How Do Divorce and Loyalty Conflicts Affect a Child’s Personality?
Divorces that include conflict between parents can severely affect the personality development in children. Divorce and its aftermath are very difficult periods for children, who likely have never imagined their family disbanding.
Shared custody can help during this difficult time. Children who are given ample time to spend with both parents can continue to feel like they’re valuing their parents, and that they’re allotting love for their parents equally. However, unequal custody and custody conflicts can make children feel like they must place value on one parent over the other. This can force a loyalty conflict.
How Long Does it Take Children to Adjust After Divorce?
In low-conflict divorces, it can take over two years after divorce for children to become adjusted once again. However, continuous parental disagreements and high-conflict divorce will increase the emotional and psychological damage on children. This can mean it takes children even longer to feel well-adjusted again after your divorce is complete.
Children also experience the effects of a divorce for a longer period when the major changes of divorce happen quickly. Sudden change can be difficult for children to accept and deal with. It’s important to maintain clear communication and help children understand what’s going on well in advance of any major changes to improve your child’s chances at recovering from divorce smoothly and quickly.
How to Prevent Child Loyalty Conflict During Divorce
There are several steps you can take to prevent loyalty conflict during your upcoming divorce, and in the weeks and months that follow.
- Have adult friends or a therapist you can vent to regarding your issues with your ex-partner. By confiding in your children, you force them to choose sides.
- Prioritize your children’s happiness over any other issue in your divorce.
- Be sure that your children don’t overhear negative comments about their other parent.
- Recognize that your ex-spouse deserves respect for being your child’s parent, and communicate this to your children.
- Share with your children about good qualities they get from their other parent.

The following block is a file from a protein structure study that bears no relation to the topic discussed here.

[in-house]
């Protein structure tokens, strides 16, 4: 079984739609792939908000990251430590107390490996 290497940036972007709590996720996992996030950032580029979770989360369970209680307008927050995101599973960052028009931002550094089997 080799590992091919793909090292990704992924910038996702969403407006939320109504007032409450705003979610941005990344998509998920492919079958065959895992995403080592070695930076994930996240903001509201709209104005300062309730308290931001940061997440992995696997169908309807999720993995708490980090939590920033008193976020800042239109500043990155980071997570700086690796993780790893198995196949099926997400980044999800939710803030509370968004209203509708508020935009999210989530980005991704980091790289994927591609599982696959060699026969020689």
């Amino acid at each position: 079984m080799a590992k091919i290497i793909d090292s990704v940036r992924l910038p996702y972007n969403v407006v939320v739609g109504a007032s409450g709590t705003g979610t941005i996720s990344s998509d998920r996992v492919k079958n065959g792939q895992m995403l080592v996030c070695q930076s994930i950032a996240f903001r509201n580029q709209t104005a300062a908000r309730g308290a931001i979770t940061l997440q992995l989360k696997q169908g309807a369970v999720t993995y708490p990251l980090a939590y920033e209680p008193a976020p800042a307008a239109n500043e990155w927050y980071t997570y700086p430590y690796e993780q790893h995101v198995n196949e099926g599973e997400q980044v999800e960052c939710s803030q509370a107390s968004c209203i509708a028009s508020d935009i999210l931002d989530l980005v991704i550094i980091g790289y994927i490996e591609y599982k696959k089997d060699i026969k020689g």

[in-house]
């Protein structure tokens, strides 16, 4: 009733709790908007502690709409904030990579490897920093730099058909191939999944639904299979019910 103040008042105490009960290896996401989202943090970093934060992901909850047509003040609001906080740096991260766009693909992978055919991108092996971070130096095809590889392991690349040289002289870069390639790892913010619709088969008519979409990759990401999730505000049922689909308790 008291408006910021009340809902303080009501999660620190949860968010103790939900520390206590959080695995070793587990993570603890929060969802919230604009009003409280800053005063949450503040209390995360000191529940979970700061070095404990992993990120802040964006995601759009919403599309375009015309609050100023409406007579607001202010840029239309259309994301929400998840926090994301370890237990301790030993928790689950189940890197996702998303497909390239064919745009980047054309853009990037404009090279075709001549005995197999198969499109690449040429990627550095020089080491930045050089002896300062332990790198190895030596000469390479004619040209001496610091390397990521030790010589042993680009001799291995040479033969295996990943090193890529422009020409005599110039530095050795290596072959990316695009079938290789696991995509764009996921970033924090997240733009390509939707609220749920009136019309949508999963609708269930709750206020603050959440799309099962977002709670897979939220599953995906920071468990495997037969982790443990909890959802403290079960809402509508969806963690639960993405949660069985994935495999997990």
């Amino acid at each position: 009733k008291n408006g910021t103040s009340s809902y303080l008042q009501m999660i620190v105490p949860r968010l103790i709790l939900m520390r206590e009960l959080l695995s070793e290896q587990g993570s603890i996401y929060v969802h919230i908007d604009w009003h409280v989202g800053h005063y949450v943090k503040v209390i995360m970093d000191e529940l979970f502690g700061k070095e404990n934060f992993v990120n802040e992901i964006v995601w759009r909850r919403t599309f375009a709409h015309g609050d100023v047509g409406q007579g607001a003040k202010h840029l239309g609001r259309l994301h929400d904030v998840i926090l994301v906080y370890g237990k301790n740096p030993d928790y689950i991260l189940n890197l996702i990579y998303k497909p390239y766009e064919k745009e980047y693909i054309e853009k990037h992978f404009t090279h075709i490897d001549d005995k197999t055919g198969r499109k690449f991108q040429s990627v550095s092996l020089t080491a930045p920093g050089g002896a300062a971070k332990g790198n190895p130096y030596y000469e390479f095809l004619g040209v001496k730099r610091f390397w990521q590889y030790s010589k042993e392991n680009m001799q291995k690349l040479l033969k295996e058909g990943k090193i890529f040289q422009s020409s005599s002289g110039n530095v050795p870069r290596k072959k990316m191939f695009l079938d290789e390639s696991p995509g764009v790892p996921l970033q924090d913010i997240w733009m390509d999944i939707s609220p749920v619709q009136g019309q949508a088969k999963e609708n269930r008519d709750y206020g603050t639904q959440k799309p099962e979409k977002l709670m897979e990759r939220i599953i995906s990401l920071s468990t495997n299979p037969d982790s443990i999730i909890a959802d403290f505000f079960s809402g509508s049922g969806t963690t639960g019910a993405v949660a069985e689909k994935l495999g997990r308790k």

- Be genuinely interested in the time your child spends with their other parent.
- Encourage your child to spend time with their other parent.
- If you’re experiencing arguments with your ex-spouse, be the bigger person and don’t let the situation deteriorate further.
- Involve your child’s other parent when communicating with your children about upcoming changes.
You Can Avoid Divided Loyalty and Child Distress During Divorce
Keeping a healthy dialogue between you and your children regarding the divorce can help ensure they feel they can be open with you about all their feelings. Similarly, keeping any conflict you have with your ex-spouse away from your children, allows them to continue to interact comfortably with you both. Maintaining relationships with both parents allows your children to adjust and heal from the impacts of divorce.
Be sure to remind them that the situation isn’t their fault. By providing your kids with love, care, and encouragement, and keeping their best interests in mind, you can help them stay strong and heal. If you feel your child isn’t adjusting well, talking with a therapist can help.
*Editor’s Note: This article was originally published Apr 6, 2018 and has been updated October 17, 2022.
Jonathan Roeder is one of the founding partners of Reppucci & Roeder. He is an Arizona native who has dedicated his life and career to the service of others. After graduating salutatorian of his high school class, Jonathan attended beautiful and prestigious Pepperdine University, where he majored in Political Science. During his tenure at Pepperdine University, his passion for helping others grew after securing a clinical position with a residential treatment center for juveniles with substance addictions. Post-graduation, Jonathan returned to Arizona and served as a residential manager for mentally and physically disabled homes.